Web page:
“The women’s protests show that only powerful actions can create a new agenda,” Touma-Sliman added.
Women’s organizations in the Arab community admit that they were surprised by the scope of the protests and the massive turnout. “The first support for the strike came from the Taibeh municipality,” Naila Awwad, director of the Association of Women Against Violence, said. Then the cities of Tira, Jaljulya, Kafr Bara and Kafr Qasem joined in too. The municipalities allowed women to strike without docking their pay, and the Higher Arab Monitoring Committee and mayors supported as well, she added. “In our eyes, this was another turning point, real action and not just slogans and statements, especially because about 60 percent of the workforce in local municipalities consists of women,” Awwad added.
Manal Shalabi, a researcher and feminist activist who is the chairwoman of Ad’ar, an organization that opposes the murder of women, said that success will be measured from now on “by the perseverance to continue fighting and the determination to continue our social and community action and the work on the ground. It will also be measured through our ability to translate actions and protests into a work plan intended to protect women and girls.”
A political base
Women’s struggle in Arab society is seen as a fundamentally political struggle, too. During the last two weeks, the struggle and the news headlines focused on violence against women, but under the surface questions are rising.
Haaretz has discovered that Arab women’s organizations demanded that representatives from Jewish settlements in the West Bank not participate in the central rally in Tel Aviv, for instance. “Our call was clear and unambiguous – we are not asking the heads of the settlements to join in the struggle and declare a strike in the settlements,” Awwad said. “Those who occupy and oppress another people – in this case the Palestinian people – cannot and do not have any right to be part of the struggle for women’s rights.”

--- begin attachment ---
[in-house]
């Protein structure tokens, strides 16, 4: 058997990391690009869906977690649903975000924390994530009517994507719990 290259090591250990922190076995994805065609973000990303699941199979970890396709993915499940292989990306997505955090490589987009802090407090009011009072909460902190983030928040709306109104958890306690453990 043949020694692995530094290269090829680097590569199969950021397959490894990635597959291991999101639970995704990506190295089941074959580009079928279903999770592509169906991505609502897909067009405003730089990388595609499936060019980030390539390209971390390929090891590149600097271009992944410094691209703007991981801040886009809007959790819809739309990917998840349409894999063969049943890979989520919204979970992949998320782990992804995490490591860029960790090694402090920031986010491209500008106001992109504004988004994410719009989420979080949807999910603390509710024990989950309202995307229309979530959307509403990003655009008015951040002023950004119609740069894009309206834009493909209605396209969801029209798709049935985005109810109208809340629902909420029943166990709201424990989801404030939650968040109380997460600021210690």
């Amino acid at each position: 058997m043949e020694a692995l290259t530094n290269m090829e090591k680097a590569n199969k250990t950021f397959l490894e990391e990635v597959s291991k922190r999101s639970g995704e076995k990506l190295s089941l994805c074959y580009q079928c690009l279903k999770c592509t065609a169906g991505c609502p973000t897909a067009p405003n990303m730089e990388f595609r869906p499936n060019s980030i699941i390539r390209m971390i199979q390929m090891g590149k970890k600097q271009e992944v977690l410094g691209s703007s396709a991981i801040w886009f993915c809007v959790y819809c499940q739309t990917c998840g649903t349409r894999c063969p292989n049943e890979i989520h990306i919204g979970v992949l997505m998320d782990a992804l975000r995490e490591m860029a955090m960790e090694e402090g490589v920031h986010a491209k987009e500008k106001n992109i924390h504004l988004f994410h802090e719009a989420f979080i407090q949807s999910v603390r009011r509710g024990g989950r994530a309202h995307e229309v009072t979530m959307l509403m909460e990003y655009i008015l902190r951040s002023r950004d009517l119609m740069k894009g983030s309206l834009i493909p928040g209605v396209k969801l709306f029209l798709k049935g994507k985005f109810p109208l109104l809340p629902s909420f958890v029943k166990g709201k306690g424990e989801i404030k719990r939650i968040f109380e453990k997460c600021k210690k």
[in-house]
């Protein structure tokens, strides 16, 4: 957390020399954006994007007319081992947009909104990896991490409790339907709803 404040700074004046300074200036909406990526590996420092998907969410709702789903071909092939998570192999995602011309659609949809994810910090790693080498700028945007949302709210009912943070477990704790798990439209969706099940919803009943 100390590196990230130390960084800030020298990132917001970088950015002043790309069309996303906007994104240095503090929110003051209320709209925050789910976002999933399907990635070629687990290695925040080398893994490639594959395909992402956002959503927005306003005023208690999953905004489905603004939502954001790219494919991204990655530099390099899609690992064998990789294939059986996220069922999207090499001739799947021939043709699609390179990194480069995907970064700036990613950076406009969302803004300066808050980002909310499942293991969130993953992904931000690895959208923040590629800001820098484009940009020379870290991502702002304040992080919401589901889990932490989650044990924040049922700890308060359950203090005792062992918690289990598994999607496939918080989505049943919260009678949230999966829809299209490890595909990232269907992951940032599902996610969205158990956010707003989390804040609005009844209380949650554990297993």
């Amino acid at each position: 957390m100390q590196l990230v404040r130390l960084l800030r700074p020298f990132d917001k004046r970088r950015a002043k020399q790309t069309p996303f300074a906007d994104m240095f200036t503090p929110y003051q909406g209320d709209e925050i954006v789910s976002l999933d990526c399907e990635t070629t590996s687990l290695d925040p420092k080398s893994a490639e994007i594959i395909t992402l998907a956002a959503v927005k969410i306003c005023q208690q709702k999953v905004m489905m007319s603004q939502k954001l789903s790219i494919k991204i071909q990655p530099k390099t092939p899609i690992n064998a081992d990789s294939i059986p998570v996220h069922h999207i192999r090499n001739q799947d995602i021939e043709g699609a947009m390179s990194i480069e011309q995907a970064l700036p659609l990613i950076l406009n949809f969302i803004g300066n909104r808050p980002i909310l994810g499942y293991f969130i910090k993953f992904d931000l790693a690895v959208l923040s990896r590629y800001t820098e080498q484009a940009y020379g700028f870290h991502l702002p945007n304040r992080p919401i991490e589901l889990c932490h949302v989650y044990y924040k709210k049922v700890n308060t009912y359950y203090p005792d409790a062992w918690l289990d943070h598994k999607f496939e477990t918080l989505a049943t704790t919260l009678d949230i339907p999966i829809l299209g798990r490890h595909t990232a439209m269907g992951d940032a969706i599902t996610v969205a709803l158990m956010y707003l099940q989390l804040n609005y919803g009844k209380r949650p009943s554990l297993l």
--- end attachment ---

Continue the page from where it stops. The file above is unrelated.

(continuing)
The fight for women’s rights does not come at the expense of the battle for human rights, and there is no room for any repression in the feminist battle, which is political, Awwad added.
The Balad party, part of the Joint List, released a statement this week, saying it is impossible to separate women’s struggle against violence and the struggle against the occupation and oppression of another people. “The women’s protest is the right step, but it is a protest that has no moral foundation because it is impossible to protest the murder of women while remaining silent about violence and murder that is a direct result of the occupation and blockade of the Palestinian people,” the statement said.
Samah Salaime, a feminist activist and the founder of Arab Women in the Center (Na’am), opposes this specific claim, but agrees that in the end the struggle is also political. “Every feminist struggle is a political struggle,” Salaime said this week. “Our Jewish friends know this too. We will reach this conflict at a certain stage. We really don’t need preaching on the ‘moral foundation’ for the protest, not from the Palestinian side and not from the Israeli one. We don’t need to teach Palestinian feminists what the occupation does to women and what women’s rights in Gaza look like under the blockade. Military oppression and gender oppression are linked. To us, the Palestinians, it is completely clear,” she added.
“Jewish feminists who want real partnership have learned the rules of the game and learned that the boundaries of Palestinian women must be respected. We will continue the struggle together,” Salaime added.